This prospect is sufficiently worrying to make it right to buy time by providing a bail-out
for Greece. But that calculation could change rapidly if the time is not used well—by
Greece and, even more, by other euro-area countries.

Greece’s to-do list is now well-known. A country that spent years mismanaging and
misreporting its public finances must tighten its belt dramatically for a long time. To boost
competitiveness and growth, as well as improve the budget, it must embrace radical tax
changes, cuts in public-sector pay and pension reforms. Bold adjustment, which to its
credit the new Greek government has already begun, will reduce the risk of Greece finding
its debts unpayable in three years’ time.

Even then, it is not hard to see circumstances in which the Greeks might think they would
be better off defaulting. So the euro area’s other vulnerable economies must also use the
next few years to convince the markets that they are not like Greece. That will also
demand fiscal austerity. But even more important are structural reforms to improve
competitiveness and boost growth. Without the option of a currency devaluation,
countries such as Spain, Portugal and Italy have no alternative but to restrain labour costs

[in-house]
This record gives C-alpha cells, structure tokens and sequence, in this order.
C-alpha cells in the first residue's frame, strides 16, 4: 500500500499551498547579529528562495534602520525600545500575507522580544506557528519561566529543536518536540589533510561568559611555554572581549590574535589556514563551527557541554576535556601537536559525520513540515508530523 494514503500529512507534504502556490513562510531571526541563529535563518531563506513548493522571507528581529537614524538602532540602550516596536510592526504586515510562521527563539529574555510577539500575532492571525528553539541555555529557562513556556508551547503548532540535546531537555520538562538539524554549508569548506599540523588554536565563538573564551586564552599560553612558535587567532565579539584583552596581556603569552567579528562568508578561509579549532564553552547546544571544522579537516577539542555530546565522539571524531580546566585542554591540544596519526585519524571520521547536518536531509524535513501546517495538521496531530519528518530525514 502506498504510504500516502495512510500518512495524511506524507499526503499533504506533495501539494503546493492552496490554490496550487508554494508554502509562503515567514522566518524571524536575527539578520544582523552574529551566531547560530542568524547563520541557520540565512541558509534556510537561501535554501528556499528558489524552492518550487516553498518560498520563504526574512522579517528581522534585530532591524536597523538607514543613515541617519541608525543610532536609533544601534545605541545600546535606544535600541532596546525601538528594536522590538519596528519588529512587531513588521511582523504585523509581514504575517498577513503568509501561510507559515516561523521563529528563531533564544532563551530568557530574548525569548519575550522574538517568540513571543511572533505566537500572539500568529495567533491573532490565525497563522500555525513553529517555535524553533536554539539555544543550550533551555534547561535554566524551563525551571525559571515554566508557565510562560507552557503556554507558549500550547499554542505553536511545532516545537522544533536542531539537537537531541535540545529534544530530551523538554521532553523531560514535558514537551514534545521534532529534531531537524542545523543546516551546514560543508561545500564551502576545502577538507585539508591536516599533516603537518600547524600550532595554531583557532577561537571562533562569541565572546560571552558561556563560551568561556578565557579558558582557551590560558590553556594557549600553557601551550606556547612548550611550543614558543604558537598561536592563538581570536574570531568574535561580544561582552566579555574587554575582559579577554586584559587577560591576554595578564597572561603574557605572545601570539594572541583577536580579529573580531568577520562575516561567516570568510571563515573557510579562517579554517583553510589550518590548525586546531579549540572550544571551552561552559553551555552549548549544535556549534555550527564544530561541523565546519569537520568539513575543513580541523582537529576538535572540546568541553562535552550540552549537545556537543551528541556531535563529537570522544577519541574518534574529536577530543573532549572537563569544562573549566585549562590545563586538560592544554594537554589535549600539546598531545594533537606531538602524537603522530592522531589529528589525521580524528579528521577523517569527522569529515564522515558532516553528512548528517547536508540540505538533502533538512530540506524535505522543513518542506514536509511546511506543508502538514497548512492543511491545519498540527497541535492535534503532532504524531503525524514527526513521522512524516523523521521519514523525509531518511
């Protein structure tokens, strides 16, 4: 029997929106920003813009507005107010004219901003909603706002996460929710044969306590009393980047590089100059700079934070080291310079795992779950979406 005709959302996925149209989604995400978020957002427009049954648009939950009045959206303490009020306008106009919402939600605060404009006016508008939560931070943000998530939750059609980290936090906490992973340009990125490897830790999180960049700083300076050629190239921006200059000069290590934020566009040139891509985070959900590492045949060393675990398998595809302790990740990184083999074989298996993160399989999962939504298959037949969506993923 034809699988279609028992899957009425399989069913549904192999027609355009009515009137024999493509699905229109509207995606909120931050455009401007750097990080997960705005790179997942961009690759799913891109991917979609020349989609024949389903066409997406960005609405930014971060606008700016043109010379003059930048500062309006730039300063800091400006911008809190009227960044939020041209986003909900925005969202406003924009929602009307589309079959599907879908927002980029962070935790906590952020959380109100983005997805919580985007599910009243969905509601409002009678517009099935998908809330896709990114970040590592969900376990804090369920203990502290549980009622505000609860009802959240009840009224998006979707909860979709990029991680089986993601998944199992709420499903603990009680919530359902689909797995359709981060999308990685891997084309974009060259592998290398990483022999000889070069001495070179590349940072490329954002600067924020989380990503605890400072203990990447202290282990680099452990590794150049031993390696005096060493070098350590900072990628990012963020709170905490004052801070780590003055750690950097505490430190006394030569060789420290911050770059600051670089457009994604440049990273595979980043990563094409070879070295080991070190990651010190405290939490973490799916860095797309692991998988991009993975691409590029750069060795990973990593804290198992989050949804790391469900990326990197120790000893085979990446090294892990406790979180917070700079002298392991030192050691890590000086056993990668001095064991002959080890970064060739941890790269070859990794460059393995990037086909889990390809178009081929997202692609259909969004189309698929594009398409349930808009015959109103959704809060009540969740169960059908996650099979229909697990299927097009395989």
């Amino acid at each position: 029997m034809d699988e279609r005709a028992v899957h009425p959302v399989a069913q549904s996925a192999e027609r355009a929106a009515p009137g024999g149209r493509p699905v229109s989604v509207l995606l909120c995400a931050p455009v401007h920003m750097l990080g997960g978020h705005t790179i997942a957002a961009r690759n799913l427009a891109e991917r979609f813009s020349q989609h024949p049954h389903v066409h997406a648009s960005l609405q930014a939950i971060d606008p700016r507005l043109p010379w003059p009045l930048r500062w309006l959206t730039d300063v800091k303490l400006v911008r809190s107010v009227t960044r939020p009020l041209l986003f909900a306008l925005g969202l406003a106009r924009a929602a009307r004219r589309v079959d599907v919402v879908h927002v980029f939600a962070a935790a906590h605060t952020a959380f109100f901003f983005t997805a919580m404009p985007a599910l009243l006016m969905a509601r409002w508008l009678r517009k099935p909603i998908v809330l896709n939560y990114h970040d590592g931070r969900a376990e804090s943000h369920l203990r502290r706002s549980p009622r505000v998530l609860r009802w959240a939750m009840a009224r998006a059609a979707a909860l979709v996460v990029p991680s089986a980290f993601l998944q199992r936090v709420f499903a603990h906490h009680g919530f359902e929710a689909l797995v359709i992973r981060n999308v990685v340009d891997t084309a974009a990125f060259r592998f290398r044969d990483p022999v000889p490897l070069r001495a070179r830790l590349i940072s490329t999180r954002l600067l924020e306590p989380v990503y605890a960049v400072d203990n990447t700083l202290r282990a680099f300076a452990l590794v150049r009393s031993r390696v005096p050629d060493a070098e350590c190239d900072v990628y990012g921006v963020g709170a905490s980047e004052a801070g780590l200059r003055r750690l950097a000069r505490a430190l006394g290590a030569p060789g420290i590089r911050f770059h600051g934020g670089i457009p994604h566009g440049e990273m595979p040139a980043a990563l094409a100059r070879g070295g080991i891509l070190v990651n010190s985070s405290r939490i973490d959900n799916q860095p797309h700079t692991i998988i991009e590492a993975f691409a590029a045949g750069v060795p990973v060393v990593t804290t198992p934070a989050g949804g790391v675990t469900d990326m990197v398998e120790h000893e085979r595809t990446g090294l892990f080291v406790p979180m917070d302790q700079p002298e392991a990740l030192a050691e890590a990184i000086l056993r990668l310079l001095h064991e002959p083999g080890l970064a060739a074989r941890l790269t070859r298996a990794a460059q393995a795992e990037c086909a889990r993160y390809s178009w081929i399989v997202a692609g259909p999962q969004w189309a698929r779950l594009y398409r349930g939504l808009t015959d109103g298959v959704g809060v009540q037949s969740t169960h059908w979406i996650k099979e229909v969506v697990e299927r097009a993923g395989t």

and bring in supply-side reforms that raise productivity, especially through the freeing of
labour markets. These reforms, long overdue, are now essential. It would be a mistake for
the leaders of Spain and Italy to assume that if they got into trouble they might be bailed
out like Greece: neither the EU nor the IMF could afford it.

Nor is the to-do list confined to Europe’s southern rim. Germany must help by doing more
to boost its domestic demand. Financial regulators everywhere must push banks to clean
up their balance-sheets and bolster their capital. The European Central Bank must avoid
creating an incentive for banks to load up on Greek debt and then offer it as collateral for
liquidity from the ECB, by (controversially) offering less cash for government bonds with
lower credit ratings. And governments must start putting in place a mechanism for